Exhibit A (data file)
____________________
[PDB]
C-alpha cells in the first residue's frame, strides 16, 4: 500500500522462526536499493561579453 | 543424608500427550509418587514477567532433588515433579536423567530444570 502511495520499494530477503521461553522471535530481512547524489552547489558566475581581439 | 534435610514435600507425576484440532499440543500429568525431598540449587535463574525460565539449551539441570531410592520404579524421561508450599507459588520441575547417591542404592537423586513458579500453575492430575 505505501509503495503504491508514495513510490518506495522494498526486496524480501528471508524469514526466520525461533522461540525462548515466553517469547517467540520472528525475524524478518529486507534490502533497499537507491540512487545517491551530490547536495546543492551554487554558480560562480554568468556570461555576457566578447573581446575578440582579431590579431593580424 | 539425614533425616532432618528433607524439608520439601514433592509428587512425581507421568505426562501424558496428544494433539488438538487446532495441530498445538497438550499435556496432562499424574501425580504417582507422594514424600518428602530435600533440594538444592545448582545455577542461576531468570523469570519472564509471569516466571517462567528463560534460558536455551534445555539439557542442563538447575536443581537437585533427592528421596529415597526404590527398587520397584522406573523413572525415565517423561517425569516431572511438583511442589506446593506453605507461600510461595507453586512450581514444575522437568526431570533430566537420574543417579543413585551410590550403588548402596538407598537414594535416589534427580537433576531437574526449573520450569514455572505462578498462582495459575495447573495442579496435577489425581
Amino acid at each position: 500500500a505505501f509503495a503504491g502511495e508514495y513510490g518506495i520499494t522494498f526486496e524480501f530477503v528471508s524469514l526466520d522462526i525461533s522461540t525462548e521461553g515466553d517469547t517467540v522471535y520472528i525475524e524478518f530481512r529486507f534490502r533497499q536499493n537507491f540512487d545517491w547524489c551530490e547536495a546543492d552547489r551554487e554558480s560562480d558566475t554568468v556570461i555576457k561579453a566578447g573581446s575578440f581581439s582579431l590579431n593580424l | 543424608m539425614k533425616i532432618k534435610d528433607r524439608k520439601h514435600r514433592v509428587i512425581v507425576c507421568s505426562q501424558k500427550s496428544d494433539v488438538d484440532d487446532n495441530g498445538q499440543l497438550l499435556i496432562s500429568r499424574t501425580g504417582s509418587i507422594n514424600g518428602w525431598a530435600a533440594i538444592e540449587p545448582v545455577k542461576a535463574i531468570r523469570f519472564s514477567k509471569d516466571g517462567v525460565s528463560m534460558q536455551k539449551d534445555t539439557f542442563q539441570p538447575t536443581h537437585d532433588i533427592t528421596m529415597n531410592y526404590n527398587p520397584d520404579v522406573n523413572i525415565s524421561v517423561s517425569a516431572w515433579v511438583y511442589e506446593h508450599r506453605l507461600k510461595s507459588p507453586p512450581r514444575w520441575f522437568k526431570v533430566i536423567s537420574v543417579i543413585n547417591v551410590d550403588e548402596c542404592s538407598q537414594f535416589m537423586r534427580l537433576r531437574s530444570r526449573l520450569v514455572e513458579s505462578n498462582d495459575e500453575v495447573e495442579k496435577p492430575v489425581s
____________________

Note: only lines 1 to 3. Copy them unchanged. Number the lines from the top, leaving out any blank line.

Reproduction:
[PDB]
C-alpha cells in the first residue's frame, strides 16, 4: 500500500522462526536499493561579453 | 543424608500427550509418587514477567532433588515433579536423567530444570 502511495520499494530477503521461553522471535530481512547524489552547489558566475581581439 | 534435610514435600507425576484440532499440543500429568525431598540449587535463574525460565539449551539441570531410592520404579524421561508450599507459588520441575547417591542404592537423586513458579500453575492430575 505505501509503495503504491508514495513510490518506495522494498526486496524480501528471508524469514526466520525461533522461540525462548515466553517469547517467540520472528525475524524478518529486507534490502533497499537507491540512487545517491551530490547536495546543492551554487554558480560562480554568468556570461555576457566578447573581446575578440582579431590579431593580424 | 539425614533425616532432618528433607524439608520439601514433592509428587512425581507421568505426562501424558496428544494433539488438538487446532495441530498445538497438550499435556496432562499424574501425580504417582507422594514424600518428602530435600533440594538444592545448582545455577542461576531468570523469570519472564509471569516466571517462567528463560534460558536455551534445555539439557542442563538447575536443581537437585533427592528421596529415597526404590527398587520397584522406573523413572525415565517423561517425569516431572511438583511442589506446593506453605507461600510461595507453586512450581514444575522437568526431570533430566537420574543417579543413585551410590550403588548402596538407598537414594535416589534427580537433576531437574526449573520450569514455572505462578498462582495459575495447573495442579496435577489425581
Amino acid at each position: 500500500a505505501f509503495a503504491g502511495e508514495y513510490g518506495i520499494t522494498f526486496e524480501f530477503v528471508s524469514l526466520d522462526i525461533s522461540t525462548e521461553g515466553d517469547t517467540v522471535y520472528i525475524e524478518f530481512r529486507f534490502r533497499q536499493n537507491f540512487d545517491w547524489c551530490e547536495a546543492d552547489r551554487e554558480s560562480d558566475t554568468v556570461i555576457k561579453a566578447g573581446s575578440f581581439s582579431l590579431n593580424l | 543424608m539425614k533425616i532432618k534435610d528433607r524439608k520439601h514435600r514433592v509428587i512425581v507425576c507421568s505426562q501424558k500427550s496428544d494433539v488438538d484440532d487446532n495441530g498445538q499440543l497438550l499435556i496432562s500429568r499424574t501425580g504417582s509418587i507422594n514424600g518428602w525431598a530435600a533440594i538444592e540449587p545448582v545455577k542461576a535463574i531468570r523469570f519472564s514477567k509471569d516466571g517462567v525460565s528463560m534460558q536455551k539449551d534445555t539439557f542442563q539441570p538447575t536443581h537437585d532433588i533427592t528421596m529415597n531410592y526404590n527398587p520397584d520404579v522406573n523413572i525415565s524421561v517423561s517425569a516431572w515433579v511438583y511442589e506446593h508450599r506453605l507461600k510461595s507459588p507453586p512450581r514444575w520441575f522437568k526431570v533430566i536423567s537420574v543417579i543413585n547417591v551410590d550403588e548402596c542404592s538407598q537414594f535416589m537423586r534427580l537433576r531437574s530444570r526449573l520450569v514455572e513458579s505462578n498462582d495459575e500453575v495447573e495442579k496435577p492430575v489425581s